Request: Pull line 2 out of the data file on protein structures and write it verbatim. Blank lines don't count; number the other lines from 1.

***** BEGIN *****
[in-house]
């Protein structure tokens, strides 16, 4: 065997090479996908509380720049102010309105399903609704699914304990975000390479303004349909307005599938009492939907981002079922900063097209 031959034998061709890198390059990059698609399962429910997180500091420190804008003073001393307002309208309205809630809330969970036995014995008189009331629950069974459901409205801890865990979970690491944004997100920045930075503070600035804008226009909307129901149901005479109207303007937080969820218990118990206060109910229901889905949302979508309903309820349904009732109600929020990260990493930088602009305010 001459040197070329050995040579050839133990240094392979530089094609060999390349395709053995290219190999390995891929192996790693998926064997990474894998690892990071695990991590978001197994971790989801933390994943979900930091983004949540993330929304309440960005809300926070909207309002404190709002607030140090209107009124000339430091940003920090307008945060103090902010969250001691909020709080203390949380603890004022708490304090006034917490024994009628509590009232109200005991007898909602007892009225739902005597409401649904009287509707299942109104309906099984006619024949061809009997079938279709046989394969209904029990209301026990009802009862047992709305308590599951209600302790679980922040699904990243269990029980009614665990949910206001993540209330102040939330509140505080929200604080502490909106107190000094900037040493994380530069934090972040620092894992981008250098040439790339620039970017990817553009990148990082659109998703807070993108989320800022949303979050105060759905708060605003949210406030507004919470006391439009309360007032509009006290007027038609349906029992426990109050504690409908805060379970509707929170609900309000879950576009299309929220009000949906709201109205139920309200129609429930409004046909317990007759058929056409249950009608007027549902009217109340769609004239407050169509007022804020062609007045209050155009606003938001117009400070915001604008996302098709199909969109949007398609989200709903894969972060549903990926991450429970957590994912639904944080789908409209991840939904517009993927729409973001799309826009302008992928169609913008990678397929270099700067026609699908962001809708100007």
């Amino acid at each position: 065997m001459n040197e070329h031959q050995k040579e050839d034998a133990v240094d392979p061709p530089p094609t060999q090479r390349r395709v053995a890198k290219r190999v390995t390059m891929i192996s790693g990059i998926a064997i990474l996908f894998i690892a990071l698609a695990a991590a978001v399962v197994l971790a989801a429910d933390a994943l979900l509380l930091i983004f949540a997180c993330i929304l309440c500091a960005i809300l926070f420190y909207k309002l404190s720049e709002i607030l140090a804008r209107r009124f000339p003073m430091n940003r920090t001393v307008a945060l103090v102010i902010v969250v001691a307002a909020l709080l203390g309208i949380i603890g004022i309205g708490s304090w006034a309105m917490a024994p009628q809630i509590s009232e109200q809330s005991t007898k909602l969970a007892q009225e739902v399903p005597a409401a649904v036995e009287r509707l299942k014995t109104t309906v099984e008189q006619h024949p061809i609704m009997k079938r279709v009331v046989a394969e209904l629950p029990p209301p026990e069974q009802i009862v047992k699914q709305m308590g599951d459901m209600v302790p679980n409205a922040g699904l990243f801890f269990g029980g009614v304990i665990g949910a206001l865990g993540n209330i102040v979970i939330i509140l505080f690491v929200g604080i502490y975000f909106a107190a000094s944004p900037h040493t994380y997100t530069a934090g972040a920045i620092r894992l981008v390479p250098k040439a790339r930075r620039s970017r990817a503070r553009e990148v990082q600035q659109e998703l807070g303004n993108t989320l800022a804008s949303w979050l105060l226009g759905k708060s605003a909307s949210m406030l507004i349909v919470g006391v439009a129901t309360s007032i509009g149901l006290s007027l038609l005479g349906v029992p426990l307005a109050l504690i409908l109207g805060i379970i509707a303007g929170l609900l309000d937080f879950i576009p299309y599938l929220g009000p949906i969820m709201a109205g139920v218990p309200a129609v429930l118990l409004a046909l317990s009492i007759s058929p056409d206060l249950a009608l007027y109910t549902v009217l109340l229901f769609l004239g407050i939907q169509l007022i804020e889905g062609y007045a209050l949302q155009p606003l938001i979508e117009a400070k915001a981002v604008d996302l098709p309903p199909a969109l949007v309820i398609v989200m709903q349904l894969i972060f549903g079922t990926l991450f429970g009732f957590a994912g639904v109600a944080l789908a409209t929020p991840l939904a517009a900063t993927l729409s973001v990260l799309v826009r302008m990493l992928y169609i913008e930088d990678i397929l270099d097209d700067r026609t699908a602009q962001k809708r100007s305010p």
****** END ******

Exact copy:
């Protein structure tokens, strides 16, 4: 065997090479996908509380720049102010309105399903609704699914304990975000390479303004349909307005599938009492939907981002079922900063097209 031959034998061709890198390059990059698609399962429910997180500091420190804008003073001393307002309208309205809630809330969970036995014995008189009331629950069974459901409205801890865990979970690491944004997100920045930075503070600035804008226009909307129901149901005479109207303007937080969820218990118990206060109910229901889905949302979508309903309820349904009732109600929020990260990493930088602009305010 001459040197070329050995040579050839133990240094392979530089094609060999390349395709053995290219190999390995891929192996790693998926064997990474894998690892990071695990991590978001197994971790989801933390994943979900930091983004949540993330929304309440960005809300926070909207309002404190709002607030140090209107009124000339430091940003920090307008945060103090902010969250001691909020709080203390949380603890004022708490304090006034917490024994009628509590009232109200005991007898909602007892009225739902005597409401649904009287509707299942109104309906099984006619024949061809009997079938279709046989394969209904029990209301026990009802009862047992709305308590599951209600302790679980922040699904990243269990029980009614665990949910206001993540209330102040939330509140505080929200604080502490909106107190000094900037040493994380530069934090972040620092894992981008250098040439790339620039970017990817553009990148990082659109998703807070993108989320800022949303979050105060759905708060605003949210406030507004919470006391439009309360007032509009006290007027038609349906029992426990109050504690409908805060379970509707929170609900309000879950576009299309929220009000949906709201109205139920309200129609429930409004046909317990007759058929056409249950009608007027549902009217109340769609004239407050169509007022804020062609007045209050155009606003938001117009400070915001604008996302098709199909969109949007398609989200709903894969972060549903990926991450429970957590994912639904944080789908409209991840939904517009993927729409973001799309826009302008992928169609913008990678397929270099700067026609699908962001809708100007």